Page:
* * *
On our last day together, the honey collectors and I gathered at Abdul Roshid’s house back in Horinogor, a solid red brick structure toward the back of the village, set among the tidy geometry of shrimp and fish ponds, clearly the home of an affluent man. “You took a lot of risk when you came with us,” Haleem told me as we sat safely in the shade of the patio. “The spot we went yesterday is very fierce. The tigers there have a bad reputation.” The rest of the honey collectors nodded in agreement. “There are places in the jungle that are dangerous. We’re scared of those places.”
Fear is a form of respect. In the Dukhe story, Dakshin Rai gives honey in exchange for a life; the vehicle of Bonbibi’s maternal beneficence is likewise a symbol of terror and death. Gangadhar, the old man in Mothurapur, had said of the villagers who join the dacoits, “They are not afraid for their lives.” In the Sundarbans, there is no stronger condemnation. For all our urbane, patronizing exhortations to live an eco-friendly lifestyle and our paternalistic (if basically noble) desires to “protect” the environment, we have forgotten a basic fact that, in the Sundarbans, becomes painfully obvious: You don’t protect the forest. If you’re lucky, the forest protects you.
An hour earlier, in preparation for a big lunch that we’d arranged with Abdul Roshid, I’d watched three live geese slaughtered right there in the backyard, all according to halal regulations: throats carefully slit and drained onto the ground, an act of ritual logic that, in this untamable place, made perfect sense to me. Haleem and I spoke as the goose stewed over an open fire, the aromas of cardamom and bay leaf and cinnamon reassuring reminders of the proper order of things: the rules and the precision, the clear hierarchy, the goose’s neck held out straight for the butcher’s daa—a civilized kind of killing.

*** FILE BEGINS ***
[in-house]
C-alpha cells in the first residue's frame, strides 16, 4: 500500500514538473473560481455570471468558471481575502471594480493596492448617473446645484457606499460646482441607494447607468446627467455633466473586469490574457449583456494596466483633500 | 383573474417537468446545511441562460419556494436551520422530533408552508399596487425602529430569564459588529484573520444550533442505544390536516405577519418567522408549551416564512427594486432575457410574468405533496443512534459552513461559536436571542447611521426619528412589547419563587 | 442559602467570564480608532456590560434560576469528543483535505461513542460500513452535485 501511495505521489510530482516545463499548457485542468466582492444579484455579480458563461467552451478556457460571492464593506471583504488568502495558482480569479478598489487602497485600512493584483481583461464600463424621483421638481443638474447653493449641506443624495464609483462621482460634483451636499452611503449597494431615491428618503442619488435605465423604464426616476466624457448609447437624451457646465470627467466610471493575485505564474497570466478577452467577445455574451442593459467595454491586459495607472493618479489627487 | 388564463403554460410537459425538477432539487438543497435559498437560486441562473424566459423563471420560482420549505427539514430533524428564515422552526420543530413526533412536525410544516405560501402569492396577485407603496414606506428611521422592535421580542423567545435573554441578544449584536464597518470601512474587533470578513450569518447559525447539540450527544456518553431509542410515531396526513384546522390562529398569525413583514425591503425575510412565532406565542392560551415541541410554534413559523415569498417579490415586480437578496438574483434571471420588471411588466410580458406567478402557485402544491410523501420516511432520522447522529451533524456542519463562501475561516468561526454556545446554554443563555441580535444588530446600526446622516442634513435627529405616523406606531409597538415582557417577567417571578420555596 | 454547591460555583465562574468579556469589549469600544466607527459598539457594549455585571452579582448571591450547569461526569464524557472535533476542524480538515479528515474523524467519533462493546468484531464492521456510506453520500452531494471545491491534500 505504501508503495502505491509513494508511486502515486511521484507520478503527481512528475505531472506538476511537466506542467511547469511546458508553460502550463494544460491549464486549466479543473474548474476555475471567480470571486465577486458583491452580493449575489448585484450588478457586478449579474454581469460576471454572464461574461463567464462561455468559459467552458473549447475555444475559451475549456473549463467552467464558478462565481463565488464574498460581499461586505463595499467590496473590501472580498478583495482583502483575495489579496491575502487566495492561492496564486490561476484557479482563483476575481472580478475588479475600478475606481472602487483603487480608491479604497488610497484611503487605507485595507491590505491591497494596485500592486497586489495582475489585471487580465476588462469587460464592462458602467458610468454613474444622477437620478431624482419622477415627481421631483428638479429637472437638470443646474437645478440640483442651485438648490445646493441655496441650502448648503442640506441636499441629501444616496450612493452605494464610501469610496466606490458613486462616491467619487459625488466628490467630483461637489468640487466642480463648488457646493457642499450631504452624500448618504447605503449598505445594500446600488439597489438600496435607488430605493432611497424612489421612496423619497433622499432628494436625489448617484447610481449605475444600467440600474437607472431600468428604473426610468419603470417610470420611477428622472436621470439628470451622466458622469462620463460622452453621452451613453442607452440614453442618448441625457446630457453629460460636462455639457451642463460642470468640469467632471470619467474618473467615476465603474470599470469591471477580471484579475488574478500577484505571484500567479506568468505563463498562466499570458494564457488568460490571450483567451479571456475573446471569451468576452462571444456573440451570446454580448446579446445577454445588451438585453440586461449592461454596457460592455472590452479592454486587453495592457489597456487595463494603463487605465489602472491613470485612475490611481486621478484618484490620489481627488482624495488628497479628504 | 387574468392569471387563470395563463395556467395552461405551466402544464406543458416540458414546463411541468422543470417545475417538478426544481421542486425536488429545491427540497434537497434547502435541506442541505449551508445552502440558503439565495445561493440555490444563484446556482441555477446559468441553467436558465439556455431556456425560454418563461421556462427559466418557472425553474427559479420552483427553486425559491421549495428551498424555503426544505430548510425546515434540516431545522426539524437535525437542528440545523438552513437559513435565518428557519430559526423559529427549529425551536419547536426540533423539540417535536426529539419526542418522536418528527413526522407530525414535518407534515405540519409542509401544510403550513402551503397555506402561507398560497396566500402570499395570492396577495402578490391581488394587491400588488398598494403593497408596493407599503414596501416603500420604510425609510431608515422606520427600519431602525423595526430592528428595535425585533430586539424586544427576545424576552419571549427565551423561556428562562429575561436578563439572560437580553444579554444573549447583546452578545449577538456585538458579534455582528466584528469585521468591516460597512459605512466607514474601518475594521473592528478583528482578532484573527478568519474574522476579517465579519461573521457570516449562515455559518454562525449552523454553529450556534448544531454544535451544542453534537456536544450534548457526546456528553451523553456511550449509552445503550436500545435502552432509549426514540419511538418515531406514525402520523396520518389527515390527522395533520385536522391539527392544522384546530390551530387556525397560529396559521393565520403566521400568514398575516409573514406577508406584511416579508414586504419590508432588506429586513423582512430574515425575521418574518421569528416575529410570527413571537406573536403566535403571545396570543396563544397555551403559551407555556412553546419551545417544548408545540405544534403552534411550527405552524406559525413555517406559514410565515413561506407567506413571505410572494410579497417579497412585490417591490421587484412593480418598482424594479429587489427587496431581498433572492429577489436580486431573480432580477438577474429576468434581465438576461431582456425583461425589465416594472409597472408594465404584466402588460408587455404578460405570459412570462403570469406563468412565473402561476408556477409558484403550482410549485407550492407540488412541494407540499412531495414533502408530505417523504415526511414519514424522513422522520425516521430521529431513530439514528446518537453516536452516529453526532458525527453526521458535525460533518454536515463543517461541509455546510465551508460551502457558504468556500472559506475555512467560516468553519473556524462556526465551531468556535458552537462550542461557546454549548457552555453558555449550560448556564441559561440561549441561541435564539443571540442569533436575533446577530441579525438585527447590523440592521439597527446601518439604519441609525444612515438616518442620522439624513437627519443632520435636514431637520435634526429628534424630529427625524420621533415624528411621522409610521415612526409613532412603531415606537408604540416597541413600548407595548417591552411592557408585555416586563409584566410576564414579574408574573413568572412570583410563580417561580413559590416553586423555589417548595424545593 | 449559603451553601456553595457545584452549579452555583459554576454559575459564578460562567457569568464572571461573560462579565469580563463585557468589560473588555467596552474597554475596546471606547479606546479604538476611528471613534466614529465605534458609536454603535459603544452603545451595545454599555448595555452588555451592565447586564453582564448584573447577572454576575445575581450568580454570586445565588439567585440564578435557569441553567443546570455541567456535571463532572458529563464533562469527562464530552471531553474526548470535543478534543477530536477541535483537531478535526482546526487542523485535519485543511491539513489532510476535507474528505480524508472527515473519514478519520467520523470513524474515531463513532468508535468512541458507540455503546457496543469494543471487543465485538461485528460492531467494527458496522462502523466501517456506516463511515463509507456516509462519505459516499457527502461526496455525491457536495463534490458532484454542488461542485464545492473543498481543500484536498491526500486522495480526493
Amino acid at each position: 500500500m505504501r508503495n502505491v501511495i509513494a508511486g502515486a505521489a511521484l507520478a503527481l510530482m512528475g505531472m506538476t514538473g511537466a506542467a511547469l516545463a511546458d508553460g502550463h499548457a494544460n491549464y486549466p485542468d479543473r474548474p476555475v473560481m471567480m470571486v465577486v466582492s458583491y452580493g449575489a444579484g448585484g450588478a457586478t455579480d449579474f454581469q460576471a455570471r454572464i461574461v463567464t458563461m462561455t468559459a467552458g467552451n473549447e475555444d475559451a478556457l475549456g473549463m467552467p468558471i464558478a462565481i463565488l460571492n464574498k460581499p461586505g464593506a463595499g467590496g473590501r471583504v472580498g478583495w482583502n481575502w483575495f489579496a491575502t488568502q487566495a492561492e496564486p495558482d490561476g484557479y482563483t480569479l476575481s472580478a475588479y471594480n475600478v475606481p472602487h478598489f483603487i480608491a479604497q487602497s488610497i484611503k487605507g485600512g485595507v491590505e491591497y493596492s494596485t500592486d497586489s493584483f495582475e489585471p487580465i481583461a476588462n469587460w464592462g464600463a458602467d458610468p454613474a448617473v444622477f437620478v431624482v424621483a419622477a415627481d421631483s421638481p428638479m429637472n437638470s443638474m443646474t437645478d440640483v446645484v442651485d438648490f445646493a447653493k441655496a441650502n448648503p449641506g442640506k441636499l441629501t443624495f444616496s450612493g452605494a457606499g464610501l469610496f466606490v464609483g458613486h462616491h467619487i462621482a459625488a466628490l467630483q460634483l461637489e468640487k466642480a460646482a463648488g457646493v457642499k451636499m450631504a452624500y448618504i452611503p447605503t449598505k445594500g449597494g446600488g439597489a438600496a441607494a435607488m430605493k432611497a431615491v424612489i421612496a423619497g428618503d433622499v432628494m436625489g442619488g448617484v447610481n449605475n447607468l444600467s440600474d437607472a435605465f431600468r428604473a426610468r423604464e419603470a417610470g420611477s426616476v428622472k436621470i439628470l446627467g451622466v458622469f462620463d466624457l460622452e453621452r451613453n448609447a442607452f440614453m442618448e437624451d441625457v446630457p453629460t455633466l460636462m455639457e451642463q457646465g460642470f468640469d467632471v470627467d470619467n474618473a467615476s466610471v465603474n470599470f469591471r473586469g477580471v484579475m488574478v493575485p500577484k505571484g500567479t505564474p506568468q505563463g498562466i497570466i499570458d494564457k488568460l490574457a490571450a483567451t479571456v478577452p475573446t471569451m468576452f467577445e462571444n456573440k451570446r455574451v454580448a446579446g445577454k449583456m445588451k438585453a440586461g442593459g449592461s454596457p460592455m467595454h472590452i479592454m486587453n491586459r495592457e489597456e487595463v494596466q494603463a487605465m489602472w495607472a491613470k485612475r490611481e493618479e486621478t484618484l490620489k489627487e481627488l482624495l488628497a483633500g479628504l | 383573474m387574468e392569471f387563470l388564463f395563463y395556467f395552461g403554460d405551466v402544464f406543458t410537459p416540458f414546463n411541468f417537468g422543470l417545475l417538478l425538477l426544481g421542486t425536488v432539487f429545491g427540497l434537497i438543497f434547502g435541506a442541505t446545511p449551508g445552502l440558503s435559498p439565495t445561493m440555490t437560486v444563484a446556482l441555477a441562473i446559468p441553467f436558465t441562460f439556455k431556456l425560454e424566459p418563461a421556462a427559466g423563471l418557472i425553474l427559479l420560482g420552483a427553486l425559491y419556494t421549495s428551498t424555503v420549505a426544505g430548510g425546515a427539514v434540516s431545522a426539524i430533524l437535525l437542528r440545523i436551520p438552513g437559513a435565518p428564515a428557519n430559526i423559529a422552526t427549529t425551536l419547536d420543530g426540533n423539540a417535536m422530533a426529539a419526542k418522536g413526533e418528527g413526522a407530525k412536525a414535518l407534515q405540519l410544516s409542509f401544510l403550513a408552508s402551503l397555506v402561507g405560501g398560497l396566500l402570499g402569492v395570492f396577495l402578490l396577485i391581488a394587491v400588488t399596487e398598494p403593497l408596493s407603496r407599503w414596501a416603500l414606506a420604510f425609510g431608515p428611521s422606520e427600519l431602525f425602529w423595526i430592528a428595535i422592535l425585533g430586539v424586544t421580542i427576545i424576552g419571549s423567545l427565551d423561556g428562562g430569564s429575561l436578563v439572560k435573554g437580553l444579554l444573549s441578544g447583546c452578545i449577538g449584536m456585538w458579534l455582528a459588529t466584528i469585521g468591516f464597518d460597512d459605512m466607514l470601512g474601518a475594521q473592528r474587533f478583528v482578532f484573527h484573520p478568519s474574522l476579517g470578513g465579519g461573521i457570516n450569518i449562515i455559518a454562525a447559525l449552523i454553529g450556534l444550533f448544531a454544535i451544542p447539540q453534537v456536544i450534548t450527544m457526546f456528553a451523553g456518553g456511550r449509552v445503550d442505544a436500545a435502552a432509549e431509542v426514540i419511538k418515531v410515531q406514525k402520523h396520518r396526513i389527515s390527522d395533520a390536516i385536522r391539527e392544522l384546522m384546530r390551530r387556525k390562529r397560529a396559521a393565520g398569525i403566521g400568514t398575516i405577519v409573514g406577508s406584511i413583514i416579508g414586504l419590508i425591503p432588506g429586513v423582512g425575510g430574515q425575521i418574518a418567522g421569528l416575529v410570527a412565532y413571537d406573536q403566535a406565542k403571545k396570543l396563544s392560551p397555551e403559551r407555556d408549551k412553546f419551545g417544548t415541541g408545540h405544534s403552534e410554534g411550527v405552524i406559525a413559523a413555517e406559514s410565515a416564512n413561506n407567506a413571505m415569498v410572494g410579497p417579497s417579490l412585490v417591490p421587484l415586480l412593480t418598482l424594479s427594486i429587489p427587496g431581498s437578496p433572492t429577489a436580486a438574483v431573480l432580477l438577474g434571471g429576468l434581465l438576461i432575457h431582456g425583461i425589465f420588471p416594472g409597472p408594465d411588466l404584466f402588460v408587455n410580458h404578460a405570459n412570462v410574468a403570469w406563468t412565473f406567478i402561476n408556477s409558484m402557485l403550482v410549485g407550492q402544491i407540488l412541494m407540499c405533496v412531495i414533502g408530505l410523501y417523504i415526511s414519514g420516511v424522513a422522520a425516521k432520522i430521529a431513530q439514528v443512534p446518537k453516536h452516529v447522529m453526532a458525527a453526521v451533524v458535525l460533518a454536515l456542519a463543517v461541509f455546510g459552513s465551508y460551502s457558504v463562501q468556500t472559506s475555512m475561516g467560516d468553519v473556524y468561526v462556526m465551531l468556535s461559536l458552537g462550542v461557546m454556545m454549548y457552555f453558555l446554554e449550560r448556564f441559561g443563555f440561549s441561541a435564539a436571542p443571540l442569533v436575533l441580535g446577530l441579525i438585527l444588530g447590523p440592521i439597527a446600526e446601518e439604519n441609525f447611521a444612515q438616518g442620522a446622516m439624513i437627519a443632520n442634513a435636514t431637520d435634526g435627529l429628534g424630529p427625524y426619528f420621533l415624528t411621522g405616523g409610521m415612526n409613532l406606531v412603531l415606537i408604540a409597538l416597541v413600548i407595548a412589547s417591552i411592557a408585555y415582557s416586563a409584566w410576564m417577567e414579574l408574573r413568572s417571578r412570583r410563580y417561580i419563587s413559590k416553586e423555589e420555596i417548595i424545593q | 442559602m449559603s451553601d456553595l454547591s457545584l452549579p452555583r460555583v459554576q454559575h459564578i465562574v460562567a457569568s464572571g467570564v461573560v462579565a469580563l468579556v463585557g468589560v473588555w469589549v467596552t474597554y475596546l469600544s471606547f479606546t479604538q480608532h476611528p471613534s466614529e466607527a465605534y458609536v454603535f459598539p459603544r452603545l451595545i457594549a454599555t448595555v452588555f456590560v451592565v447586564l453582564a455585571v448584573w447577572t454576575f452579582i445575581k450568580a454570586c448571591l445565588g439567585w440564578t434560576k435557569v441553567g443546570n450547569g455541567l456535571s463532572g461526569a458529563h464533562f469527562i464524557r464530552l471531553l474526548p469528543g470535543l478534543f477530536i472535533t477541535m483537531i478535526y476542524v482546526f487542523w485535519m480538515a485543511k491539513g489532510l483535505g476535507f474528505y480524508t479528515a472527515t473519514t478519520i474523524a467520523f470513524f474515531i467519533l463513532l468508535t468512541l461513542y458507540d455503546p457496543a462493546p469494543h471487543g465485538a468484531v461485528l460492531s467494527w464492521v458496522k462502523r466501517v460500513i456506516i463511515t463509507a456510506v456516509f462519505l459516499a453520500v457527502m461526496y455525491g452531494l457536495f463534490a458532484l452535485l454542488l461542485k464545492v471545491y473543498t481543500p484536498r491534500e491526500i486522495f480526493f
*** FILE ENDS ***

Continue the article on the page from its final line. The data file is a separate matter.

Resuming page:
* * *
Originally published in Lucky Peach, summer 2014. Subscribe to the magazine here.
* * *
 One of the most common varieties of mangroves found in the Sundarbans (twenty-two of the world’s forty varieties are endemic here), this tree probably gave the forest its name. Alternative etymologies include the Bengali for “beautiful forest”—sundar bon—and for “sea forest”—samudra bon.
 Estimates for the number of people killed by tigers in the Sundarbans, even those made outside the Forest Department, vary widely; I read everything between 4 and 150 people killed annually. The discrepancy isn’t entirely the Forest Department’s fault. Technically speaking, anyone wishing to enter the forest must first purchase a permit. The only deaths recorded by the Forest Department are those of people who have done all the proper paperwork. For a whole host of reasons, this means that a lot of the victims of tiger, crocodile, and snake attacks, both in the villages and the jungle, go unrecorded in the annual body count. This is especially true for honey collectors, whose registration process is fairly convoluted and who increasingly enter the forest illegally before the official start of the season.